As he brags that he is turning down millions of dollars for his presidential campaign, Donald Trump has leveled a steady line of attack against his rivals: that they are too cozy with big-money super PACs and may be breaking the law by coordinating with them.
“You know the nice part about me?” he told reporters in Iowa in August. “I don’t need anybody’s money.”
What Trump doesn’t say is that he and his top campaign aide have connections to a super PAC collecting large checks to support his candidacy — a group viewed by people familiar with his campaign as the sanctioned outlet for wealthy donors.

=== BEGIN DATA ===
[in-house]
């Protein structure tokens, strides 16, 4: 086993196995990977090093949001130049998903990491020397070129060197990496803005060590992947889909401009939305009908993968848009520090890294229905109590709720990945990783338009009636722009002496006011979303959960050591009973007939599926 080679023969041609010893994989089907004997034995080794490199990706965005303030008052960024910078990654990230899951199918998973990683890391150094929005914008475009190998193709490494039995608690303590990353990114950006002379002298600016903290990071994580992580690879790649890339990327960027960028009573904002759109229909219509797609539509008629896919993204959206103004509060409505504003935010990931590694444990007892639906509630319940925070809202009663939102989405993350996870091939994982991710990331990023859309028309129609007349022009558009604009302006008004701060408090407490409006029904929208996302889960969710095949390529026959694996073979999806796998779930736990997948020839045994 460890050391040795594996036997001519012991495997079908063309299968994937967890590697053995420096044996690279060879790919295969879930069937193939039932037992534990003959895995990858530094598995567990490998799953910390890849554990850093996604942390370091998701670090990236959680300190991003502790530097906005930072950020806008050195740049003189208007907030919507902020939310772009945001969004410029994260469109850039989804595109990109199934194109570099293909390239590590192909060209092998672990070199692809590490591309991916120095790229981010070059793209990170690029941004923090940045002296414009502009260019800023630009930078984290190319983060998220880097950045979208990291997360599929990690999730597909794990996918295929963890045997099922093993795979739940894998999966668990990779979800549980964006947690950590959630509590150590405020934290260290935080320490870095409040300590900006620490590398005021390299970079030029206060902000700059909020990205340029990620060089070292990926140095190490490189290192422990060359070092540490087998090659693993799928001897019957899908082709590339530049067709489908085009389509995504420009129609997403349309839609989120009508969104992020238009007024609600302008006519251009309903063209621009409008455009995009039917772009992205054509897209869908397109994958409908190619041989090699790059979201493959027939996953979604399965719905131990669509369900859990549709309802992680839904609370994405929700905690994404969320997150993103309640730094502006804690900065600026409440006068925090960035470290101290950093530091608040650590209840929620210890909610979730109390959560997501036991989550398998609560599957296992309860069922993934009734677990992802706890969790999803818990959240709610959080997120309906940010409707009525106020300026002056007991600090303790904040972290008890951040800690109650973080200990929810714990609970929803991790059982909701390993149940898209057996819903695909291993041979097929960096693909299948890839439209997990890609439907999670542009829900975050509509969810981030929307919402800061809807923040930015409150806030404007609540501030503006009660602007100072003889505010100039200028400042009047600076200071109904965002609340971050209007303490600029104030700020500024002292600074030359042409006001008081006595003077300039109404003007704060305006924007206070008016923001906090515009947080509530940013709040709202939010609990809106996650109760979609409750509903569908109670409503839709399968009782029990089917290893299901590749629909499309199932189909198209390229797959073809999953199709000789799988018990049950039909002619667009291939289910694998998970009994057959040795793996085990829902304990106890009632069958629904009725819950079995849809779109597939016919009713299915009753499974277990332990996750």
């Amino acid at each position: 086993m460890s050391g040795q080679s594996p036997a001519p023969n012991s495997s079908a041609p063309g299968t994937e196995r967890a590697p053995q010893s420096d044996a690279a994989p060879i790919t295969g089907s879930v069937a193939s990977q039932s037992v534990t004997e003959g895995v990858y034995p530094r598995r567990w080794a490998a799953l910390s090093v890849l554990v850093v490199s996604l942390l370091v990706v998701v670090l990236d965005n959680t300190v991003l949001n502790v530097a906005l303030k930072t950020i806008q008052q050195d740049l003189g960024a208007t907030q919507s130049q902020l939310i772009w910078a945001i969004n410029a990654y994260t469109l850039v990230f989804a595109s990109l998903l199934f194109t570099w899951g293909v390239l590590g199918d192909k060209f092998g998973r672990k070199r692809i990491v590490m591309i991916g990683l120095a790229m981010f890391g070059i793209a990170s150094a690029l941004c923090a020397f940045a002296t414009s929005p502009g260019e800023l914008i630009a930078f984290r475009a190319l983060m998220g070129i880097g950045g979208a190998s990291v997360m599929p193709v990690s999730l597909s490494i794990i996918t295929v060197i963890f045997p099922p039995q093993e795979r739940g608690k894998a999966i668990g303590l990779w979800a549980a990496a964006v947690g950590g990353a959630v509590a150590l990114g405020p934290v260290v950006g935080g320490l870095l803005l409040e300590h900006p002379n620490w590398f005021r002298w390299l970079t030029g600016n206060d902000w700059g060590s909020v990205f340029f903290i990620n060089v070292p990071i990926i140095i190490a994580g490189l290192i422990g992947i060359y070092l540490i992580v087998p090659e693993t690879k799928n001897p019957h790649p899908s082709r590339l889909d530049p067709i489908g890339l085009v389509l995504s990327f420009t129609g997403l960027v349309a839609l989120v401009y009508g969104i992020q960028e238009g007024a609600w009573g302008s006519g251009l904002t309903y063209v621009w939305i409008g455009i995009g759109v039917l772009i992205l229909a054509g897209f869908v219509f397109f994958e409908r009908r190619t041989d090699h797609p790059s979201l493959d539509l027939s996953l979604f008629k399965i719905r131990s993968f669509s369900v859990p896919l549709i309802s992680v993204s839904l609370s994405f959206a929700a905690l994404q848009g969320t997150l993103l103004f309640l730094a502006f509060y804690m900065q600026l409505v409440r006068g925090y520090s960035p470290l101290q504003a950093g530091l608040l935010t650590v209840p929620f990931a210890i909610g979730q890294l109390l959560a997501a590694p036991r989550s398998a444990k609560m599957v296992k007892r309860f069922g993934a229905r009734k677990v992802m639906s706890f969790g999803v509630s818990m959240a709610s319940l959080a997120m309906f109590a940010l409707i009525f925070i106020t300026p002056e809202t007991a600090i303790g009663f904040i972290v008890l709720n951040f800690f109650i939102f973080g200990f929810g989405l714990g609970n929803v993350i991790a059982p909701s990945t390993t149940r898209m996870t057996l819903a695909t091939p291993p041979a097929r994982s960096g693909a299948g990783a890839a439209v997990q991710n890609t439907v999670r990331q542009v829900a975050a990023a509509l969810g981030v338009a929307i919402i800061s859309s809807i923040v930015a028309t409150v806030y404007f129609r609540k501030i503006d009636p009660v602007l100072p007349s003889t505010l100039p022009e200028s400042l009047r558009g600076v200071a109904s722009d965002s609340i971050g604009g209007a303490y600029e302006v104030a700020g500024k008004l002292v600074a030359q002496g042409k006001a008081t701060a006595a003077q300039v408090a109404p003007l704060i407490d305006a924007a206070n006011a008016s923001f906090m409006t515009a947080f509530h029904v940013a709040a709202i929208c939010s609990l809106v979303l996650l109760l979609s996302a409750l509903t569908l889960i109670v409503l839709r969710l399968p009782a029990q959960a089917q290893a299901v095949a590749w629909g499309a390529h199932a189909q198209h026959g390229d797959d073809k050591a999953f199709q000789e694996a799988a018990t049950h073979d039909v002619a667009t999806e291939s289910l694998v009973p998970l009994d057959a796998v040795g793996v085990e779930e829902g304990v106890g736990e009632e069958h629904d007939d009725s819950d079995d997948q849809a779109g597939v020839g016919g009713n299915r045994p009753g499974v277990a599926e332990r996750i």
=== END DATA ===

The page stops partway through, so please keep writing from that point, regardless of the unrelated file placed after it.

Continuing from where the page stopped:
This summer, Trump appeared at at least two events for the Make America Great Again PAC, which took his campaign slogan as its name and received financing from his daughter’s mother-in-law. A consultant for the super PAC is a Republican operative who has previously worked with Trump’s campaign manager, Corey Lewandowski, according to several people with direct knowledge of their ties.
The Trump campaign’s links to the low-profile group could undercut the candidate’s posture as the only Republican in the race who has not sought to curry favor with wealthy donors, a central part of his anti-establishment message.